Let’s say Blake and Max planned to rob a convenience store. Max pointed a gun at the clerk and demanded that he hand over all the money in the register. Blake stood as a lookout by the door. After the clerk emptied the cash into Max’s backpack, the perpetrators fled the scene. As they were running to their car, the clerk chased them and shot Max, who later died of his injuries. Although Blake did not kill Max, he could be charged with felony murder.
Definition of a Forcible Felony
In Illinois, a person could be charged with first-degree murder if they were involved in a forcible felony offense that resulted in the death of another individual, whether that individual was a participant in the crime or a bystander. Forcible felonies can include burglary, kidnapping, rape, and robbery.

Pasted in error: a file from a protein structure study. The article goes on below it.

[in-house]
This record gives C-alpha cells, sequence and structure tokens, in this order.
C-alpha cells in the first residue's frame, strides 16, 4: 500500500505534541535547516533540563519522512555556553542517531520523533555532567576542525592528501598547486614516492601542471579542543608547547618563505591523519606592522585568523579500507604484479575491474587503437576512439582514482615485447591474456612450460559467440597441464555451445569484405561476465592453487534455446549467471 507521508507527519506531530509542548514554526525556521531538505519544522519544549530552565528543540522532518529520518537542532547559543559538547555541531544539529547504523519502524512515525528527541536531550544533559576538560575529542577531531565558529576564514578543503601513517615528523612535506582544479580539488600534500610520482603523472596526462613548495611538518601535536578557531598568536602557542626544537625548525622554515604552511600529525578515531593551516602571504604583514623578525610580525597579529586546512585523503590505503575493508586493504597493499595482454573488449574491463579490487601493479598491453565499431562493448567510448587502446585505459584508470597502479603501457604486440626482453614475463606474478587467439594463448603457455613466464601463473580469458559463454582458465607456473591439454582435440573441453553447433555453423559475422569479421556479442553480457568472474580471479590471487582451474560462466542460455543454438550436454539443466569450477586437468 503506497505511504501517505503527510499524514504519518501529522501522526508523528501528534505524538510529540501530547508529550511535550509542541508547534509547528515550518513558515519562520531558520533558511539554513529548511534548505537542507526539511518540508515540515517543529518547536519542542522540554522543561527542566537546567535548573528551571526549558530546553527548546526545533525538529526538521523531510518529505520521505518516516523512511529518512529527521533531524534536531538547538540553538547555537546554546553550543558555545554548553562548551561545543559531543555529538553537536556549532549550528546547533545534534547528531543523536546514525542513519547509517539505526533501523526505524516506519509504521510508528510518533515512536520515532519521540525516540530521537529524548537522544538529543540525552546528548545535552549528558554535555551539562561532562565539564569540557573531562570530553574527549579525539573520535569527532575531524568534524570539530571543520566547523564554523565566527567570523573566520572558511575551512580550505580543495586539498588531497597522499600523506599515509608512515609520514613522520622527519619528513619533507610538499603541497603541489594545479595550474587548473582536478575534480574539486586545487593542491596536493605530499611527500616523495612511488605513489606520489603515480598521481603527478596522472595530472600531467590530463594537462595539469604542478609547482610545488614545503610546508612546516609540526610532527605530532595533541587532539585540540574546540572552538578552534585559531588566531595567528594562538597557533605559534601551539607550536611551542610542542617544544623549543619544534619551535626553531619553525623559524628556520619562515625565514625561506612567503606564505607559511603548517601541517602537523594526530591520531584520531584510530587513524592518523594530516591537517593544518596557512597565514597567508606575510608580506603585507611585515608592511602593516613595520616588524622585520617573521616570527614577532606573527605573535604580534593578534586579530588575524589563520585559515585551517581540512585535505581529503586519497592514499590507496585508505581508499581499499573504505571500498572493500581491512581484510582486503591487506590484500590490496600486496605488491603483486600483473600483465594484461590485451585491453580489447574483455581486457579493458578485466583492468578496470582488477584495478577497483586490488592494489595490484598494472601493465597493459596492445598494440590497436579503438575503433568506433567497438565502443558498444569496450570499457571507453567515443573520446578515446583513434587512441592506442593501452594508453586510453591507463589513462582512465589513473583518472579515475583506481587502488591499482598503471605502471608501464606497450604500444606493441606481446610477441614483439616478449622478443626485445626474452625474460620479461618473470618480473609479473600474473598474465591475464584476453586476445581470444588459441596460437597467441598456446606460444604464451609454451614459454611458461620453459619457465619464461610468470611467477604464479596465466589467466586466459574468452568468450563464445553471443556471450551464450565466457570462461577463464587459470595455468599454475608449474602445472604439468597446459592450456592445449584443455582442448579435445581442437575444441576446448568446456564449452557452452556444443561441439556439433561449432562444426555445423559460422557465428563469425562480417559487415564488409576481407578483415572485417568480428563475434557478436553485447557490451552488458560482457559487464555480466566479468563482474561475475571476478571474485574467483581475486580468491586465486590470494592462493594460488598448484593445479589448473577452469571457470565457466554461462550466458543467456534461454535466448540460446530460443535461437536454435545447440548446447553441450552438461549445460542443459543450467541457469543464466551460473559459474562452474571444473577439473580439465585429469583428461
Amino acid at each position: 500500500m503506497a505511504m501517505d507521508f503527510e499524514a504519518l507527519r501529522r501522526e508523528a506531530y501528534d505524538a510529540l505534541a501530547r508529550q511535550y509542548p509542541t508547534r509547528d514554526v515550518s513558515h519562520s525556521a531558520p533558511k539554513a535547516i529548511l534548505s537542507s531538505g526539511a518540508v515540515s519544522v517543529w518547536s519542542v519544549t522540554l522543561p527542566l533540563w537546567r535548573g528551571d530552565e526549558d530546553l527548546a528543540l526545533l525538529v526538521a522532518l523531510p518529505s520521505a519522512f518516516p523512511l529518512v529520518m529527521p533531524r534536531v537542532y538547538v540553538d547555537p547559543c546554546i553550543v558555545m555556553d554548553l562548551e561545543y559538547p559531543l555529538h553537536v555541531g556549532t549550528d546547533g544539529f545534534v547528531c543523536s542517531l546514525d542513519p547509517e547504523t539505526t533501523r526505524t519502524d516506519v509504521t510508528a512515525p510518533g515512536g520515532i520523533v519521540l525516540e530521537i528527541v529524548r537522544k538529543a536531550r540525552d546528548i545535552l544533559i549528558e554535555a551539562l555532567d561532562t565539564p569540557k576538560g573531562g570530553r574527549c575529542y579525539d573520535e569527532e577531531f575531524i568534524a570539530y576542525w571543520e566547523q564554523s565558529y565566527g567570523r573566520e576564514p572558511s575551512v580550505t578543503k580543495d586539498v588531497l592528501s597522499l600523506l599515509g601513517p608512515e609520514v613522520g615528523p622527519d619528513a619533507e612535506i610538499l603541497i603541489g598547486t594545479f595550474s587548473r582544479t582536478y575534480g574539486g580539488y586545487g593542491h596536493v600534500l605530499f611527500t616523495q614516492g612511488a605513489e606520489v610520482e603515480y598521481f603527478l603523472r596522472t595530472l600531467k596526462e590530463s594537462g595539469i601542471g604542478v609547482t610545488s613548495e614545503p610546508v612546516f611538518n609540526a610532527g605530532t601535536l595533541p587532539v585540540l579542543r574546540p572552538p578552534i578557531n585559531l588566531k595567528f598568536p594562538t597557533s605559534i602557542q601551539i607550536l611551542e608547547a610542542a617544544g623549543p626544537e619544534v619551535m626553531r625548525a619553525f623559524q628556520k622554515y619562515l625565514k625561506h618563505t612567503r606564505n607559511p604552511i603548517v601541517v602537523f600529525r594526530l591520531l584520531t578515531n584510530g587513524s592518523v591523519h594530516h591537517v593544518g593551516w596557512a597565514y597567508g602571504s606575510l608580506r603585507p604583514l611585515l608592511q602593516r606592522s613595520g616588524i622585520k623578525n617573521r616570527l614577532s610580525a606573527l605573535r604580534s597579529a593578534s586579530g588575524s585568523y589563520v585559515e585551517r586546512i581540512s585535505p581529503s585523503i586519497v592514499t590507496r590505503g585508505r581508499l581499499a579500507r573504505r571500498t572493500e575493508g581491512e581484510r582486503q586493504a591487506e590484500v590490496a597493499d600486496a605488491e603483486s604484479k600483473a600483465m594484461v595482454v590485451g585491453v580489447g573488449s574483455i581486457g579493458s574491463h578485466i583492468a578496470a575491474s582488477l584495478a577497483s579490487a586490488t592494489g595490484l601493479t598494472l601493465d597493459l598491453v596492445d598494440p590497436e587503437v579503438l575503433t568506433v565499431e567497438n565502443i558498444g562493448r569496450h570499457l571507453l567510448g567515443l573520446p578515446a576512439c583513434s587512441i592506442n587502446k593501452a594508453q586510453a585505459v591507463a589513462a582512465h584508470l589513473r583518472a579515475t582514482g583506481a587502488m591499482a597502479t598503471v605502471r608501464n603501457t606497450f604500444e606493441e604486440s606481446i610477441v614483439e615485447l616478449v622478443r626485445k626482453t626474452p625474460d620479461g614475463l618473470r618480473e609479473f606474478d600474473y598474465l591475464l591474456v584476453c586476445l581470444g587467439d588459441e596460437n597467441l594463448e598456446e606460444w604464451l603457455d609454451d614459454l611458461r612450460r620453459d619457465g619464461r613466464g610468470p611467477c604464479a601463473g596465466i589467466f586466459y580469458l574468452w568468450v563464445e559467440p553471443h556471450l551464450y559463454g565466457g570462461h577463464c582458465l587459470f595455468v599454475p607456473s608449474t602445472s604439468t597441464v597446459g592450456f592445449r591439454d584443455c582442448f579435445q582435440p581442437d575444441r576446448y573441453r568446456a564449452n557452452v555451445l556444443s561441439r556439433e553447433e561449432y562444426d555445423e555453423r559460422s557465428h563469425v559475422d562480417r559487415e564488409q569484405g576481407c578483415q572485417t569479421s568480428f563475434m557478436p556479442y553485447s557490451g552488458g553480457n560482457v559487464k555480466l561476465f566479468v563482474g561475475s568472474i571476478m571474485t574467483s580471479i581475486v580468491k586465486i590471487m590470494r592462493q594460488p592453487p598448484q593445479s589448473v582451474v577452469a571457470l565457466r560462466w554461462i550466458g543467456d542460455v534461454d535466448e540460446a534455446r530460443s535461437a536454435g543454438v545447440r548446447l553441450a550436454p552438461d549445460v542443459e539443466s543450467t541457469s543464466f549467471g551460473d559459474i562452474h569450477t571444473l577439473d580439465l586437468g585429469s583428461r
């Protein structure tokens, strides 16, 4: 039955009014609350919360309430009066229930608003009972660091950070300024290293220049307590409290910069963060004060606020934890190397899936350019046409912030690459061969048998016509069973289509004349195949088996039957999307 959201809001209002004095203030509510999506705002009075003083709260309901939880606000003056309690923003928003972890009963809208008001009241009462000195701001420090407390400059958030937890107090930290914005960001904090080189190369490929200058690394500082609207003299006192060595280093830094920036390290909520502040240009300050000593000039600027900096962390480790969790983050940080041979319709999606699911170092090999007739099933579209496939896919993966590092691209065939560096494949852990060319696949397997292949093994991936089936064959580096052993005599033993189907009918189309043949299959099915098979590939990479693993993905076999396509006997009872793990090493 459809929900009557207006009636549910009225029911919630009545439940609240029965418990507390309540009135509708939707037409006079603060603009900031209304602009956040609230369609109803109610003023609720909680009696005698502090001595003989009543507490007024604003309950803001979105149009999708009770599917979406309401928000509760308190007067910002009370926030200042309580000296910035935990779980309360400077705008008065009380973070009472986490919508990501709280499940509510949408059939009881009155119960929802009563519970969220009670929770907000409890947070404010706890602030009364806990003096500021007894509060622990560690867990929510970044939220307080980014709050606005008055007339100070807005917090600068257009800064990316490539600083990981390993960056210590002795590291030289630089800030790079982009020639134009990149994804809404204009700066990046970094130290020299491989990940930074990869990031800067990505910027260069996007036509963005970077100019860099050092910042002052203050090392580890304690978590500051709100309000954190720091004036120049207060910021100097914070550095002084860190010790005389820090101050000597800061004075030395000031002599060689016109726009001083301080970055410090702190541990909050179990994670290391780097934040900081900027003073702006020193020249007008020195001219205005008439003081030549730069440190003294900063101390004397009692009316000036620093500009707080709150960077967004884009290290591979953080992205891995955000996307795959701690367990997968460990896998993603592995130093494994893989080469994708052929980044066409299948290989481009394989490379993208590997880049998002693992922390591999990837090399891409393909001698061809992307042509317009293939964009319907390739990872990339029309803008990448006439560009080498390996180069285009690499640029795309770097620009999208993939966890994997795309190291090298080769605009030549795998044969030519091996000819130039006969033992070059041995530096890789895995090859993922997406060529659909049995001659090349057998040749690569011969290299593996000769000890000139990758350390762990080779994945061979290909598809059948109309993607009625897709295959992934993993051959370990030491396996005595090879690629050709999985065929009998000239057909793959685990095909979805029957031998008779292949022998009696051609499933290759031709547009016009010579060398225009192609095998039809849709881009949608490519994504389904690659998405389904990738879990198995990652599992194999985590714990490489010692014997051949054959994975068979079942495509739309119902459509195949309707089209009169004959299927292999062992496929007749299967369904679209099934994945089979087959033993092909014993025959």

Additionally, the other person’s death need not be caused by a person who committed the crime; if a third-party, whose actions were the result of the defendant’s conduct, accidentally killed someone else, the defendant could be charged with murder.
If convicted of felony murder, the defendant can spend 20 to 60 years in prison. Depending on the circumstances, punishment can be increased to life in prison.
Proximate Theory Clause
The rationale behind this law is to deter individuals from participating in criminal acts that are a serious threat to society. Some argue that the felony murder law is unjust because the defendant lacked the intent to kill another human being. However, the law has been interpreted using the proximate theory clause that holds individuals responsible for any foreseeable deaths that might occur while they are committing a serious felony.
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